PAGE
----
Velociti’s nationwide installation and maintenance network will help get PlusDrive into the hands of more truck drivers across the country, making their jobs “safer, easier and better,” said Shawn Kerrigan, COO and co-founder of Plus.

“Plus Build helps companies unlock the benefits of autonomous driving technology today by quickly modernizing trucks to improve their safety and uptime.”

Drivers are on board for next-generation autonomous driving technology

Plus works closely with customers, drivers and industry partners to help them understand the advantages of PlusDrive. Their testimonials validate the key benefits of the system.

“I am an admitted cynic, and I was blown away,” said commercial vehicle and transportation industry analyst Ann Rundle, Vice President of ACT Research. After taking a demo ride of a PlusDrive-enabled truck at the recent Advanced Clean Transportation Expo, Rundle said, “It was so seamless. I suppose if I wasn’t watching the screen that indicated the system is ‘Engaged’ I might have wondered [if PlusDrive was indeed still doing the driving].”

A professional driver invited to test PlusDrive echoed those sentiments. “If I were to have a system like this in my truck,” he said, “it would make my job a whole lot smoother, easier and a lot less stressful.”

Another operator from a customer fleet praised PlusDrive for “reinforcing safety; just keep giving us these tools — it’s a tool to help us help the company.” 

PlusDrive keeps economy moving, safely

Startups competing for a slice of the self-driving trucking future are aligned on the long-term goal of getting fully driverless commercial trucks (with no safety drivers) on the road. But Plus stands out as the only company to release a product that enables fleets and drivers to benefit from automation today, when there is little sign of an end to the chaos and stress roiling the freight markets. Through its collaborative, considered approach to delivering its autonomous trucking technology as a commercial product now, Plus is maximizing benefits for fleets while making long-haul trucking safer and easier for the hard-working operators who keep the nation’s economy moving.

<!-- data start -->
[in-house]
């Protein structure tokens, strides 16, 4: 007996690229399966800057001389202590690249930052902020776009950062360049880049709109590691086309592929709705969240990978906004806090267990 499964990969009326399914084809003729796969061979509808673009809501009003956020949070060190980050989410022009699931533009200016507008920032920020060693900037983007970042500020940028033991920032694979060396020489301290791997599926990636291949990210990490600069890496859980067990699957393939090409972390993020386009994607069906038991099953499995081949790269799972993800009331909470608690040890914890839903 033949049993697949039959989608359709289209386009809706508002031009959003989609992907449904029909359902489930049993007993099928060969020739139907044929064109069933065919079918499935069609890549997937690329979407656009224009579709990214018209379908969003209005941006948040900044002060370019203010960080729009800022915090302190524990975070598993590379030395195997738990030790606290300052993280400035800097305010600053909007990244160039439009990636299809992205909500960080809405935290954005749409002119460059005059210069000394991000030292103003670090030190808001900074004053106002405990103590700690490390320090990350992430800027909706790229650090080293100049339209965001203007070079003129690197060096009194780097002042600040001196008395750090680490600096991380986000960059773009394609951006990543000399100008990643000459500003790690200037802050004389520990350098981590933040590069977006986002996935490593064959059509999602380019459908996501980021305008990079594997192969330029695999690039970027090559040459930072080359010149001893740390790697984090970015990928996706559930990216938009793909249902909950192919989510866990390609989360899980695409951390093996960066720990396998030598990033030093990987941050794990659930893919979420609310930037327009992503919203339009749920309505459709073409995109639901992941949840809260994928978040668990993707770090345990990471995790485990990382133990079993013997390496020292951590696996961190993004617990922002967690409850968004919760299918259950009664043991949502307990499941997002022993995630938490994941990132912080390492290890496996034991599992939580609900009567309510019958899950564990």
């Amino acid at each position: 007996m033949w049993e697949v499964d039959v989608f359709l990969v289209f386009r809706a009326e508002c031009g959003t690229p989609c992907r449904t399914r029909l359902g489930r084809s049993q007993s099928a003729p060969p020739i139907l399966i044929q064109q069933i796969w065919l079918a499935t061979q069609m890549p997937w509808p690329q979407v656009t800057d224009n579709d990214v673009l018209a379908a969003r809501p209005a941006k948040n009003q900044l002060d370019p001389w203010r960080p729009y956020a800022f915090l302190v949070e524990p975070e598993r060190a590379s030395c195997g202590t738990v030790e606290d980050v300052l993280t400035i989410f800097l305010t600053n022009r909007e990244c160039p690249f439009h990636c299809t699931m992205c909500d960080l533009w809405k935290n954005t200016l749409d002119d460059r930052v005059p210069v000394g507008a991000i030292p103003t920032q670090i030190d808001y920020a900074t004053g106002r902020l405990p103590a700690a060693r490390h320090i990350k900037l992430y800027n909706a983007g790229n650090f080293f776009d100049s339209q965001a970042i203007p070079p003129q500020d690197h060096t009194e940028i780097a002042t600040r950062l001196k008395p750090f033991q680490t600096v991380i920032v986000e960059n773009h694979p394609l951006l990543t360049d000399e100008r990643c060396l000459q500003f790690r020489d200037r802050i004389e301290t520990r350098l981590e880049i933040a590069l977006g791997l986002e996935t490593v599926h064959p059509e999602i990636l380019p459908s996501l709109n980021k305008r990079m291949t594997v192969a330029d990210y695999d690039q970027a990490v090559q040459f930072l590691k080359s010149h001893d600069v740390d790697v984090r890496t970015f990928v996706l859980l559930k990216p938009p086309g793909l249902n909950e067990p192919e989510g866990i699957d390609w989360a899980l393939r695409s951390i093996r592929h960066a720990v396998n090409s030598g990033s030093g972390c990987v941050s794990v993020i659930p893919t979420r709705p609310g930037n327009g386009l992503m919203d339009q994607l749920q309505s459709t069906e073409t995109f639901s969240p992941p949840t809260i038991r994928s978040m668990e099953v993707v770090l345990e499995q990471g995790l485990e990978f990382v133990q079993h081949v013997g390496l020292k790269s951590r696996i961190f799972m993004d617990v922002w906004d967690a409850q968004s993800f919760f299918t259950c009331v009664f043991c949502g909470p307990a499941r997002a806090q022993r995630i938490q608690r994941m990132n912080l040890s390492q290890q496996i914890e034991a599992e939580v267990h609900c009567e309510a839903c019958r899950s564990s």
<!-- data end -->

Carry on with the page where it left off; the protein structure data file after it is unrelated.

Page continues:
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Categories
AI

Gatik raises $9 million to winterize self-driving box trucks

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Gatik, a startup developing an autonomous vehicle stack for B2B short-haul logistics, today announced it has raised $9 million, with $1 million coming from a partnership with Ontario’s Autonomous Vehicle Innovation Network (AVIN). Gatik says the AVIN collaboration — part of an Ontario government program providing R&D, business, technical, and talent support, as well as vehicle test tracks — will help it understand how inclement weather affects its vehicles’ movements

Some experts predict the pandemic will hasten adoption of autonomous vehicles for delivery. Self-driving cars, vans, and trucks promise to minimize the risk of spreading disease by limiting driver contact. This is particularly true with regard to short-haul freight, an estimated 30% of which takes place in snowy and icy conditions. The producer price index for local truckload carriage jumped 20.4% from July to August, according to the U.S. Bureau of Labor Statistics, most likely propelled by demand for short-haul distribution from warehouses and distribution centers to ecommerce fulfillment centers and stores.